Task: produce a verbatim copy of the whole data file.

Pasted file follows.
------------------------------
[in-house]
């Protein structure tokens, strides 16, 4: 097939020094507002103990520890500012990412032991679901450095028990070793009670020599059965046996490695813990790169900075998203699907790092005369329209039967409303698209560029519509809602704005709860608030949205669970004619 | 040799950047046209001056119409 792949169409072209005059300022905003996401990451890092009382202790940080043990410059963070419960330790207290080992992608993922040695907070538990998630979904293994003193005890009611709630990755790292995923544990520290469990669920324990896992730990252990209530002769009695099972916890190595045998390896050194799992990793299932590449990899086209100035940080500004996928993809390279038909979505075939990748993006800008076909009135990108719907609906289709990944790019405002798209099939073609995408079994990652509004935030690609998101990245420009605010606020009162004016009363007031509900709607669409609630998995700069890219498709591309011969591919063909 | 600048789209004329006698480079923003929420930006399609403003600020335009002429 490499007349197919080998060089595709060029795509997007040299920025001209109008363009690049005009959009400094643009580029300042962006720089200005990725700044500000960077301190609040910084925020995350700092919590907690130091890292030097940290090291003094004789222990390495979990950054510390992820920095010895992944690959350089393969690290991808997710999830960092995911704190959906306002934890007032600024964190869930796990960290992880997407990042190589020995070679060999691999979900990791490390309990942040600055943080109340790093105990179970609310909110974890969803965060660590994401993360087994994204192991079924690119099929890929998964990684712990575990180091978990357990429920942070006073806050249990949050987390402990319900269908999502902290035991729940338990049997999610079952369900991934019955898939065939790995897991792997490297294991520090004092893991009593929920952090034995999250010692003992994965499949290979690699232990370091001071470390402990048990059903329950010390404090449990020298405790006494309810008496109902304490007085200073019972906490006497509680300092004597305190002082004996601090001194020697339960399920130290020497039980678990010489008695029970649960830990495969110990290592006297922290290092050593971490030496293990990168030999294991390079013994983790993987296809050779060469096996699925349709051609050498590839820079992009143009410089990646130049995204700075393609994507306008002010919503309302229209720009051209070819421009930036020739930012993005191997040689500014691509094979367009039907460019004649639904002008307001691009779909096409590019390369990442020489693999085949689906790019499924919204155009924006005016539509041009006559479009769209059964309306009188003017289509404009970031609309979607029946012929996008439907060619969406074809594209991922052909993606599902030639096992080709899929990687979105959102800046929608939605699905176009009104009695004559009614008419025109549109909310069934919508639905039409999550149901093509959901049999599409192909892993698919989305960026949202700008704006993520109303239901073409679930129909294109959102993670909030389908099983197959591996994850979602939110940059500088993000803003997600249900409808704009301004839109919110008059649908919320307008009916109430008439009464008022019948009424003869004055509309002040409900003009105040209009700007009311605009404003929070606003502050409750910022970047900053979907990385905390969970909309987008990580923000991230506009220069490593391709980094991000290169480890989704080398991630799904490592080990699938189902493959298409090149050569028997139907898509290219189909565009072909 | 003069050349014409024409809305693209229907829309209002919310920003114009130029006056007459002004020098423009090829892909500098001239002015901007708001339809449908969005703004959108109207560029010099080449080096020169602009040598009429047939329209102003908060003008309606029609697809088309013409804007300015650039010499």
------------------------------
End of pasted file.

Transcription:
[in-house]
């Protein structure tokens, strides 16, 4: 097939020094507002103990520890500012990412032991679901450095028990070793009670020599059965046996490695813990790169900075998203699907790092005369329209039967409303698209560029519509809602704005709860608030949205669970004619 | 040799950047046209001056119409 792949169409072209005059300022905003996401990451890092009382202790940080043990410059963070419960330790207290080992992608993922040695907070538990998630979904293994003193005890009611709630990755790292995923544990520290469990669920324990896992730990252990209530002769009695099972916890190595045998390896050194799992990793299932590449990899086209100035940080500004996928993809390279038909979505075939990748993006800008076909009135990108719907609906289709990944790019405002798209099939073609995408079994990652509004935030690609998101990245420009605010606020009162004016009363007031509900709607669409609630998995700069890219498709591309011969591919063909 | 600048789209004329006698480079923003929420930006399609403003600020335009002429 490499007349197919080998060089595709060029795509997007040299920025001209109008363009690049005009959009400094643009580029300042962006720089200005990725700044500000960077301190609040910084925020995350700092919590907690130091890292030097940290090291003094004789222990390495979990950054510390992820920095010895992944690959350089393969690290991808997710999830960092995911704190959906306002934890007032600024964190869930796990960290992880997407990042190589020995070679060999691999979900990791490390309990942040600055943080109340790093105990179970609310909110974890969803965060660590994401993360087994994204192991079924690119099929890929998964990684712990575990180091978990357990429920942070006073806050249990949050987390402990319900269908999502902290035991729940338990049997999610079952369900991934019955898939065939790995897991792997490297294991520090004092893991009593929920952090034995999250010692003992994965499949290979690699232990370091001071470390402990048990059903329950010390404090449990020298405790006494309810008496109902304490007085200073019972906490006497509680300092004597305190002082004996601090001194020697339960399920130290020497039980678990010489008695029970649960830990495969110990290592006297922290290092050593971490030496293990990168030999294991390079013994983790993987296809050779060469096996699925349709051609050498590839820079992009143009410089990646130049995204700075393609994507306008002010919503309302229209720009051209070819421009930036020739930012993005191997040689500014691509094979367009039907460019004649639904002008307001691009779909096409590019390369990442020489693999085949689906790019499924919204155009924006005016539509041009006559479009769209059964309306009188003017289509404009970031609309979607029946012929996008439907060619969406074809594209991922052909993606599902030639096992080709899929990687979105959102800046929608939605699905176009009104009695004559009614008419025109549109909310069934919508639905039409999550149901093509959901049999599409192909892993698919989305960026949202700008704006993520109303239901073409679930129909294109959102993670909030389908099983197959591996994850979602939110940059500088993000803003997600249900409808704009301004839109919110008059649908919320307008009916109430008439009464008022019948009424003869004055509309002040409900003009105040209009700007009311605009404003929070606003502050409750910022970047900053979907990385905390969970909309987008990580923000991230506009220069490593391709980094991000290169480890989704080398991630799904490592080990699938189902493959298409090149050569028997139907898509290219189909565009072909 | 003069050349014409024409809305693209229907829309209002919310920003114009130029006056007459002004020098423009090829892909500098001239002015901007708001339809449908969005703004959108109207560029010099080449080096020169602009040598009429047939329209102003908060003008309606029609697809088309013409804007300015650039010499």